by Júlia Olmo
- The Burnin' Percebes achieve one of the great virtues of fiction, making a story believable and enjoyable beyond its real-life possibility
The best way to discover the films of Burnin' Percebes, the duo of filmmakers Fernando Martínez and Juan González, is to approach their film untouched and you’ll be pleasantly surprised. Their first two films (Searching for Meritxell and Ikea 2) are worth devouring in one sitting, as they are quite different from what we are used to seeing. They stand out for their boldness and freedom, their lack of pretentiousness, their lightness, their separation from a certain academic formalism that is quite common in part of Spanish cinema. But above all, their ability to make us laugh, without boring us, which makes us want to keep watching even more.
It has been a few years since their last film. Now, the Burnin' Percebes have presented their fourth film Golem [+see also:
film profile], starring Brays Efe and Bruna Cusí, in the official section of the Malaga Film Festival. Their latest film follows in the footsteps of their previous film, The Queen of the Lizards [+see also:
film profile], a film that was able to turn the typical love story on its head by playing with humour and science fiction. It is noticeable that in both films the filmmakers have had a larger budget compared to when they first started. But, in my opinion, it is still a cinema far from the mainstream. Made from the freest imagination, in other words, the one that doesn’t accept any limits, from where they make up their own rules to the game, from where they dare to play with fantasy and reality, the most absurd and the most bestial and black humour, the mixture of the dark and the light, to try to reach unexpected places, to please and to displease.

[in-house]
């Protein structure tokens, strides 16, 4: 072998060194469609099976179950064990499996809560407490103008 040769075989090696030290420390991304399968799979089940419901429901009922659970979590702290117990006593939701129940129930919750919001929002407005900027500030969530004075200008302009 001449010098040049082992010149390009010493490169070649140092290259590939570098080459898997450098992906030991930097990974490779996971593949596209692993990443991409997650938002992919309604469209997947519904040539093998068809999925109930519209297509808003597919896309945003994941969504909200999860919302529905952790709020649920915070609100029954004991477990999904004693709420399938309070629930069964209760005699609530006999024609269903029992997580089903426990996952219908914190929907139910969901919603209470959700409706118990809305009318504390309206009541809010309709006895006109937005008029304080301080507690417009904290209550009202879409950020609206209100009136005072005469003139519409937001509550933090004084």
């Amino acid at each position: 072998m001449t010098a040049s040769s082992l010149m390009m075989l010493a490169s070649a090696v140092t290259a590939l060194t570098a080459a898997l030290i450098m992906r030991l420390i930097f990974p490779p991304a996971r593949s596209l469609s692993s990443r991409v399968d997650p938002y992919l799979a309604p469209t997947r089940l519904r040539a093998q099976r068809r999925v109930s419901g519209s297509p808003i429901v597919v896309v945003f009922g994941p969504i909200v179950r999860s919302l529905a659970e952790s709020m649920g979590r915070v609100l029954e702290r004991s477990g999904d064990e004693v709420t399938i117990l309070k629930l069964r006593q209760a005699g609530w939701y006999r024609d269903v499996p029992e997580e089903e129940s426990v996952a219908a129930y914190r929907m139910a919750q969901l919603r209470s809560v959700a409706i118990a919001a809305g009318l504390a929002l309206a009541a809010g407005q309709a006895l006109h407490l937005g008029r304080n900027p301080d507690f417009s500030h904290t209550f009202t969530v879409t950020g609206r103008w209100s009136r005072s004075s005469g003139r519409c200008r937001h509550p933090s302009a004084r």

With their characteristic boldness and personality, in Golem the Burnin' Percebes tell the story of Juan, an apparently simple young man who loses his best friend in a rather strange way: he breaks into a thousand pieces after falling down a terrace drunk and crashing into the bonnet of a car. As nobody seems surprised by this, Juan decides to investigate the case on his own, finding himself immersed in a labyrinth of nonsense and pianos falling from the sky. As you can tell from the synopsis, the story is nonsense in itself. This is precisely one of the film's great virtues. Its ability to invent and achieve its own rules of credibility, to integrate the fictional into the real, to make the impossible seem possible. The film is full of hilarious moments, surreal situations that become believable, dramatic events that end up being comical, but this constant recourse to humour and the extraordinary is neither excessive nor repetitive. The filmmakers know how to artfully maintain the tone they are aiming for.
Lately, the taste for fiction as a storytelling medium seems to be fading. The subject matter and its supposed importance or necessity comes first, the story and the form come second. In doing so, a certain sense of humour is also lost. I therefore welcome the existence of films like Golem. With imagination and humour, its creators tell a story in a personal way, and from there, they achieve one of the best things in fiction. They make this story believable and enjoyable beyond its possibility in real life.
Golem is a production by the companies Aquí y Allí Films and Sideral, which will be released by Elamedia in Spain on 16 June.
(Translated from Spanish by Vicky York)
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